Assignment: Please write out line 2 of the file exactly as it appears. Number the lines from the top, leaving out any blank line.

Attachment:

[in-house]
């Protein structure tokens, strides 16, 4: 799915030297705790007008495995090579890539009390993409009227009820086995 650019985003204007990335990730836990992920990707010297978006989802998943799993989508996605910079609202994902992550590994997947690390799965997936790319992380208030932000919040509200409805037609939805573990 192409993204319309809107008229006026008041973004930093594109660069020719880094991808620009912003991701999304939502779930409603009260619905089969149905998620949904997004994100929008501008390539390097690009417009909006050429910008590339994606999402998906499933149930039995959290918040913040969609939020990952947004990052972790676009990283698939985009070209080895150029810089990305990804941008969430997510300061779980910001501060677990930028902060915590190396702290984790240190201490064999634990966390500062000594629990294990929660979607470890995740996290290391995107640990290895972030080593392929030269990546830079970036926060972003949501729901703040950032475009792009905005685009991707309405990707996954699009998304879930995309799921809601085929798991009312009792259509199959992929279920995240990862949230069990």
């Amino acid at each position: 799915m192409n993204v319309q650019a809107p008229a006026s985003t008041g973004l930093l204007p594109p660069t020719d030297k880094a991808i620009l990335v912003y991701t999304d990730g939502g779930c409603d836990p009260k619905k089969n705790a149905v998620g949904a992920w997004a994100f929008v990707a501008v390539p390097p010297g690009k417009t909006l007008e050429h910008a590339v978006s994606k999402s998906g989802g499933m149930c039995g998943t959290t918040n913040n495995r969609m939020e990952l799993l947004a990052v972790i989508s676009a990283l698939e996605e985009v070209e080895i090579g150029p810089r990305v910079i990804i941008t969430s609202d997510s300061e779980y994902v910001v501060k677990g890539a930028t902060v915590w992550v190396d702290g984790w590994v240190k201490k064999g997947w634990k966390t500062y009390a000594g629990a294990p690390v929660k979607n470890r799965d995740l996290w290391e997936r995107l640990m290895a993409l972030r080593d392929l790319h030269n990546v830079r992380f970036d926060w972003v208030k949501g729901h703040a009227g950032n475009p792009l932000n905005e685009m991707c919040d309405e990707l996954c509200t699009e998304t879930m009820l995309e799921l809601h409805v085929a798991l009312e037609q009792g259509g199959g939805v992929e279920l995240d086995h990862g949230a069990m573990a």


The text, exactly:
């Protein structure tokens, strides 16, 4: 799915030297705790007008495995090579890539009390993409009227009820086995 650019985003204007990335990730836990992920990707010297978006989802998943799993989508996605910079609202994902992550590994997947690390799965997936790319992380208030932000919040509200409805037609939805573990 192409993204319309809107008229006026008041973004930093594109660069020719880094991808620009912003991701999304939502779930409603009260619905089969149905998620949904997004994100929008501008390539390097690009417009909006050429910008590339994606999402998906499933149930039995959290918040913040969609939020990952947004990052972790676009990283698939985009070209080895150029810089990305990804941008969430997510300061779980910001501060677990930028902060915590190396702290984790240190201490064999634990966390500062000594629990294990929660979607470890995740996290290391995107640990290895972030080593392929030269990546830079970036926060972003949501729901703040950032475009792009905005685009991707309405990707996954699009998304879930995309799921809601085929798991009312009792259509199959992929279920995240990862949230069990």